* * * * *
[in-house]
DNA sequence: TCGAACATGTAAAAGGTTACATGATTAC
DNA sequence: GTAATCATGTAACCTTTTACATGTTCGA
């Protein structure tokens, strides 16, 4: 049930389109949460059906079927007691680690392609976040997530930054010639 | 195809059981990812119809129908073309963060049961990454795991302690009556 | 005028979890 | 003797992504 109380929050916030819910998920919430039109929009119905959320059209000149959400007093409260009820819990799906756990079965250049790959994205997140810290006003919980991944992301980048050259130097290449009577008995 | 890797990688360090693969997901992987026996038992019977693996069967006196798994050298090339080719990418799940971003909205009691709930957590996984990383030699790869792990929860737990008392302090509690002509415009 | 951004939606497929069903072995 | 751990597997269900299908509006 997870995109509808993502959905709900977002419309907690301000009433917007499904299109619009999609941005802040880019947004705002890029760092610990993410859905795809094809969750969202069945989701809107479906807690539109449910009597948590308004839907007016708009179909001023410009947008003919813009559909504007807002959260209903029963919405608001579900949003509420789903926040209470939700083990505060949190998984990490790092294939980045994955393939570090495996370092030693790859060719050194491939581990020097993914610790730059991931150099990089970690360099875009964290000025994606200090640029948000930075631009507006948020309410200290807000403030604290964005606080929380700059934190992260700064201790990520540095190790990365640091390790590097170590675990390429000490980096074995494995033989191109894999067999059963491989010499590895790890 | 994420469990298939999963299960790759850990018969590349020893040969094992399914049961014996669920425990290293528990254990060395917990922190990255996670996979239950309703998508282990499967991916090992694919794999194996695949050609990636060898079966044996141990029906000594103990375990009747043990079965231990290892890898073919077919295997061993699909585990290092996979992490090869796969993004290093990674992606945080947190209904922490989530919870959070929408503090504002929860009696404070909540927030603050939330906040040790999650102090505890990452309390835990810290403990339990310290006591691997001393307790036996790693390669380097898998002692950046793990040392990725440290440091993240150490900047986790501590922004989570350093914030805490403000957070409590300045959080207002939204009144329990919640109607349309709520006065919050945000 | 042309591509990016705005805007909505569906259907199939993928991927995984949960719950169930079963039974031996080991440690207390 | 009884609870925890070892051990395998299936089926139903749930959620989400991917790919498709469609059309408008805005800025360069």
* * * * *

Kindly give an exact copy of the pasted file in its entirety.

[in-house]
DNA sequence: TCGAACATGTAAAAGGTTACATGATTAC
DNA sequence: GTAATCATGTAACCTTTTACATGTTCGA
């Protein structure tokens, strides 16, 4: 049930389109949460059906079927007691680690392609976040997530930054010639 | 195809059981990812119809129908073309963060049961990454795991302690009556 | 005028979890 | 003797992504 109380929050916030819910998920919430039109929009119905959320059209000149959400007093409260009820819990799906756990079965250049790959994205997140810290006003919980991944992301980048050259130097290449009577008995 | 890797990688360090693969997901992987026996038992019977693996069967006196798994050298090339080719990418799940971003909205009691709930957590996984990383030699790869792990929860737990008392302090509690002509415009 | 951004939606497929069903072995 | 751990597997269900299908509006 997870995109509808993502959905709900977002419309907690301000009433917007499904299109619009999609941005802040880019947004705002890029760092610990993410859905795809094809969750969202069945989701809107479906807690539109449910009597948590308004839907007016708009179909001023410009947008003919813009559909504007807002959260209903029963919405608001579900949003509420789903926040209470939700083990505060949190998984990490790092294939980045994955393939570090495996370092030693790859060719050194491939581990020097993914610790730059991931150099990089970690360099875009964290000025994606200090640029948000930075631009507006948020309410200290807000403030604290964005606080929380700059934190992260700064201790990520540095190790990365640091390790590097170590675990390429000490980096074995494995033989191109894999067999059963491989010499590895790890 | 994420469990298939999963299960790759850990018969590349020893040969094992399914049961014996669920425990290293528990254990060395917990922190990255996670996979239950309703998508282990499967991916090992694919794999194996695949050609990636060898079966044996141990029906000594103990375990009747043990079965231990290892890898073919077919295997061993699909585990290092996979992490090869796969993004290093990674992606945080947190209904922490989530919870959070929408503090504002929860009696404070909540927030603050939330906040040790999650102090505890990452309390835990810290403990339990310290006591691997001393307790036996790693390669380097898998002692950046793990040392990725440290440091993240150490900047986790501590922004989570350093914030805490403000957070409590300045959080207002939204009144329990919640109607349309709520006065919050945000 | 042309591509990016705005805007909505569906259907199939993928991927995984949960719950169930079963039974031996080991440690207390 | 009884609870925890070892051990395998299936089926139903749930959620989400991917790919498709469609059309408008805005800025360069």